SAP HANA monitoring: A serverless approach using Amazon CloudWatch


In a previous blog post, we demonstrated, how to monitor SAP NetWeaver ABAP-based environments through Amazon CloudWatch. It provides an easy way to monitor SAP workloads at the  application level and allows  you to tailor monitoring dashboards as well as alarms to your own requirements. In this blog post, we will complement this solution by providing the same serverless approach based on Amazon CloudWatch and AWS Lambda for SAP HANA.

This approach enables customers to effectively monitor SAP HANA environments at a low cost without the need to deploy or manage any servers or agents. The solution can be deployed seamlessly and in minutes with the AWS Serverless Application Repository or AWS CloudFormation. It uses the custom metric capability and new embedded log format feature inside CloudWatch. This allows you to easily publish your own metrics, such as SAP HANA database-level performance data, and create thresholds and alarms in CloudWatch.


The following architecture diagram shows the monitoring setup that gets deployed with AWS CloudFormation.

Architecture Overview

The generated Amazon CloudWatch rule triggers a NodeJS-based Lambda function every minute and executes multiple SQL statements to the SAP HANA database through the official SAP HANA Client Library. The connectivity is established by adding the Lambda function to your existing Amazon Virtual Private Cloud (VPC).

The SAP HANA credentials and connection information are stored securely inside AWS Secrets Manager and read on-demand to establish connectivity. The Lambda function extracts the SAP HANA database level metrics, adds the respective custom namespace, and pushes it to CloudWatch. Users can then create their own custom dashboards inside CloudWatch.

Setting it up


  • SAP HANA >= 1.0 SPS 12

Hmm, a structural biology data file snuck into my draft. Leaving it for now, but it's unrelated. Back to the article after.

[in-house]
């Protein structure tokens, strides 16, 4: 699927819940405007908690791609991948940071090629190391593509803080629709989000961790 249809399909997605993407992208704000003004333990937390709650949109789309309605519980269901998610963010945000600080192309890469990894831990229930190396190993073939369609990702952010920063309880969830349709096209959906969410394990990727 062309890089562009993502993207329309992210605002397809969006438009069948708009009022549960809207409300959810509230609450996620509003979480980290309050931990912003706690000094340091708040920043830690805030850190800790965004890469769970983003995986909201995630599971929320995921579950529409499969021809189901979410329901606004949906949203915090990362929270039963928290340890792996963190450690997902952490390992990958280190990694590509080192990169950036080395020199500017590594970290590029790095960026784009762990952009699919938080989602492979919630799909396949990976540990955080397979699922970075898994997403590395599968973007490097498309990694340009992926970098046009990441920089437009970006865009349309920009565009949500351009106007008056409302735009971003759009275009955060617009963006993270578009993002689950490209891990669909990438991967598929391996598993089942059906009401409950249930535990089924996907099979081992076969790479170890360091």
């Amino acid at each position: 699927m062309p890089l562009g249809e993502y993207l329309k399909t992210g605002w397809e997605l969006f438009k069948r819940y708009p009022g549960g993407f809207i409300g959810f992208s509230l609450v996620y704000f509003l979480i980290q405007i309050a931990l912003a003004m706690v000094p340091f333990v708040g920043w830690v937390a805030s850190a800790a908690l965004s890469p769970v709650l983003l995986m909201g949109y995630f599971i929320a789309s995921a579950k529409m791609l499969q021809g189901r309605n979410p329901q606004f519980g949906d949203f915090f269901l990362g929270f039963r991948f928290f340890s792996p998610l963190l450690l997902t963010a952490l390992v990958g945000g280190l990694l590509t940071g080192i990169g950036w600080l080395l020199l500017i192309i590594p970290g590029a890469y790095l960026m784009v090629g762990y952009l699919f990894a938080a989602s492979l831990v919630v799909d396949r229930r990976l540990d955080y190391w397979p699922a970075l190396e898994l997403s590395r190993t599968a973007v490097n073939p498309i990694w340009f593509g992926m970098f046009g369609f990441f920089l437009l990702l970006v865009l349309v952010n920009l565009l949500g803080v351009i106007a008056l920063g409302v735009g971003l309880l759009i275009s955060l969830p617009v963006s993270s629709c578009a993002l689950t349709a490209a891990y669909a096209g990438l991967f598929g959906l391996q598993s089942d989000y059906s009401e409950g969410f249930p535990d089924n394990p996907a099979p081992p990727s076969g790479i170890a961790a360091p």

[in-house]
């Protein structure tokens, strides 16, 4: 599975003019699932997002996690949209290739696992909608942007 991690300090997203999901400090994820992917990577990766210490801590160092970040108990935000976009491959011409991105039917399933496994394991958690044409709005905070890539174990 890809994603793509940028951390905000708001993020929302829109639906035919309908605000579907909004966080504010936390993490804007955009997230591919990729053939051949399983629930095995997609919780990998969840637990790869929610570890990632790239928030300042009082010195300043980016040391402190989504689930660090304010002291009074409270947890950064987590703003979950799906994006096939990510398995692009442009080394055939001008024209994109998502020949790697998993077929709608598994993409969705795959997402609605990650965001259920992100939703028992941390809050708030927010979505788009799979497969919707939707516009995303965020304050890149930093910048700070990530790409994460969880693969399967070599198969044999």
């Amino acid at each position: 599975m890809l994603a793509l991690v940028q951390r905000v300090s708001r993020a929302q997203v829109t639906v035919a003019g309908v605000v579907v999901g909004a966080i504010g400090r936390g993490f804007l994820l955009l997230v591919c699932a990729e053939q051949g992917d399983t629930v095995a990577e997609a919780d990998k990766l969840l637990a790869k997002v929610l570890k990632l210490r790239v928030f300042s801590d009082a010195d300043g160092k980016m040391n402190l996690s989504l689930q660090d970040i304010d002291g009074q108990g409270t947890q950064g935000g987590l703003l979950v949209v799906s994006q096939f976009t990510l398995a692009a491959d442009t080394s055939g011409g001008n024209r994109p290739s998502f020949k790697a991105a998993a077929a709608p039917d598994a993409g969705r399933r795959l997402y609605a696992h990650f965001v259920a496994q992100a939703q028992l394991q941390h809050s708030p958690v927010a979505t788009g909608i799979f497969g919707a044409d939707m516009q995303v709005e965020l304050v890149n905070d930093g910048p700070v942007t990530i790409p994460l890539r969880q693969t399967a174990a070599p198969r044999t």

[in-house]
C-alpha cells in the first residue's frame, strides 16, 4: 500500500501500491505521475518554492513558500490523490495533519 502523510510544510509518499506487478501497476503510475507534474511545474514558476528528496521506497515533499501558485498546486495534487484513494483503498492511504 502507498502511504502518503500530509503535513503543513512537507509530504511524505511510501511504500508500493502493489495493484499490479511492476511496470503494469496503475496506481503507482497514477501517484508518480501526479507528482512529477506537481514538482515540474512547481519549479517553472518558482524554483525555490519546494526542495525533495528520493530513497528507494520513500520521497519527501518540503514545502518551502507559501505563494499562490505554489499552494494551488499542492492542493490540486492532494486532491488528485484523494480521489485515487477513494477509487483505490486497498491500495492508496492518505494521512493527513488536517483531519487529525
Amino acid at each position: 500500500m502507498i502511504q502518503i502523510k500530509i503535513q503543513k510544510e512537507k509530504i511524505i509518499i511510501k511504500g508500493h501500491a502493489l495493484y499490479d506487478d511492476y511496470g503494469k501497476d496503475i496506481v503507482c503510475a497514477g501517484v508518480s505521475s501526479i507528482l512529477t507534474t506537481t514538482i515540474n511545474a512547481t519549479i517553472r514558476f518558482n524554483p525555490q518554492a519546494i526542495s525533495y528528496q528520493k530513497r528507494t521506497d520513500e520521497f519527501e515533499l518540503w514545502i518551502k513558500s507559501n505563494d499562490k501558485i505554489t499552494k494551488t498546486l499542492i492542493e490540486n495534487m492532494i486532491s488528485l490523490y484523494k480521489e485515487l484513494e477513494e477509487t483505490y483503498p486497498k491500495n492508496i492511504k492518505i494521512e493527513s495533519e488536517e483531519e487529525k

• SAP HANA Monitoring user and password – see “Step 1”
  • Amazon VPC security group(s) allowing inbound/outbound traffic on port 3<instanceID>13 or 3<instanceID>15, so that the Lambda function can connect via the private subnet to the SAP HANA database to be monitored.
  • For Production systems, make sure to enable CloudWatch detailed monitoring according to SAP note 1656250.

Step 1: Create an SAP user for monitoring (HANA Studio)

Please refer to the step-by-step guide and maintained list of required authorizations.

Step 2: Deploy the solution (AWS console)

For most AWS Regions, you can easily deploy the solution with the AWS Serverless Application Repository (Example AWS Region Frankfurt) by searching for sap-monitor-hana. Make sure to tick Show apps that create custom IAM roles.

If this is not available in your Region, please deploy it manually by running the following AWS CloudFormation template.

Serverless Application Repository (SAR)

Carefully fill out all the necessary details, such as the SAP HANA ID, host/IP-Address, Instance ID, DB user and password, and the security group and subnet of your target VPC. Compare your inputs also with the respective Amazon Elastic Compute Cloud (Amazon EC2) settings for your SAP HANA server.

Note: You have to deploy a single instance of this application per SAP HANA database if multiple systems will be monitored.

SAR Deployment Config

Refer to the troubleshooting guide if you have issues with this step.

Step 4: Test the function (console)

Open the Lambda console, select sap-monitor-hana-<SID> and choose Test. In the Configure test event page, choose Create new test event and enter {“refresh”:true}: